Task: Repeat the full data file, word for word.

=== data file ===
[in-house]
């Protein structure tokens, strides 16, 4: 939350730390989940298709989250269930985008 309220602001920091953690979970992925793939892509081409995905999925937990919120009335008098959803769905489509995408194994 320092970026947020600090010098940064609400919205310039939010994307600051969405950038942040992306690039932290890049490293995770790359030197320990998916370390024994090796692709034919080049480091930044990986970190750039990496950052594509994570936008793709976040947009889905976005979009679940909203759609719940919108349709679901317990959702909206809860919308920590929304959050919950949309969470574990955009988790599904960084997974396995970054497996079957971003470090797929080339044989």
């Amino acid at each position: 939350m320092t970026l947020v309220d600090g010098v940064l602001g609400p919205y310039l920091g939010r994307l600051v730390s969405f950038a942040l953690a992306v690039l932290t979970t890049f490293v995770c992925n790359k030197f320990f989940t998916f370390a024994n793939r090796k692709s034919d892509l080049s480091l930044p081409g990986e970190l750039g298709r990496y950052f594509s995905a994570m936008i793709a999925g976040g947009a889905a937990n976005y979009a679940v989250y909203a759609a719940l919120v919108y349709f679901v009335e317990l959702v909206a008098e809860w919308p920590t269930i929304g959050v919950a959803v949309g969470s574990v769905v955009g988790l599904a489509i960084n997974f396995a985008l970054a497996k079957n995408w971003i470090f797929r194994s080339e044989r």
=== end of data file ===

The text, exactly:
[in-house]
């Protein structure tokens, strides 16, 4: 939350730390989940298709989250269930985008 309220602001920091953690979970992925793939892509081409995905999925937990919120009335008098959803769905489509995408194994 320092970026947020600090010098940064609400919205310039939010994307600051969405950038942040992306690039932290890049490293995770790359030197320990998916370390024994090796692709034919080049480091930044990986970190750039990496950052594509994570936008793709976040947009889905976005979009679940909203759609719940919108349709679901317990959702909206809860919308920590929304959050919950949309969470574990955009988790599904960084997974396995970054497996079957971003470090797929080339044989």
């Amino acid at each position: 939350m320092t970026l947020v309220d600090g010098v940064l602001g609400p919205y310039l920091g939010r994307l600051v730390s969405f950038a942040l953690a992306v690039l932290t979970t890049f490293v995770c992925n790359k030197f320990f989940t998916f370390a024994n793939r090796k692709s034919d892509l080049s480091l930044p081409g990986e970190l750039g298709r990496y950052f594509s995905a994570m936008i793709a999925g976040g947009a889905a937990n976005y979009a679940v989250y909203a759609a719940l919120v919108y349709f679901v009335e317990l959702v909206a008098e809860w919308p920590t269930i929304g959050v919950a959803v949309g969470s574990v769905v955009g988790l599904a489509i960084n997974f396995a985008l970054a497996k079957n995408w971003i470090f797929r194994s080339e044989r």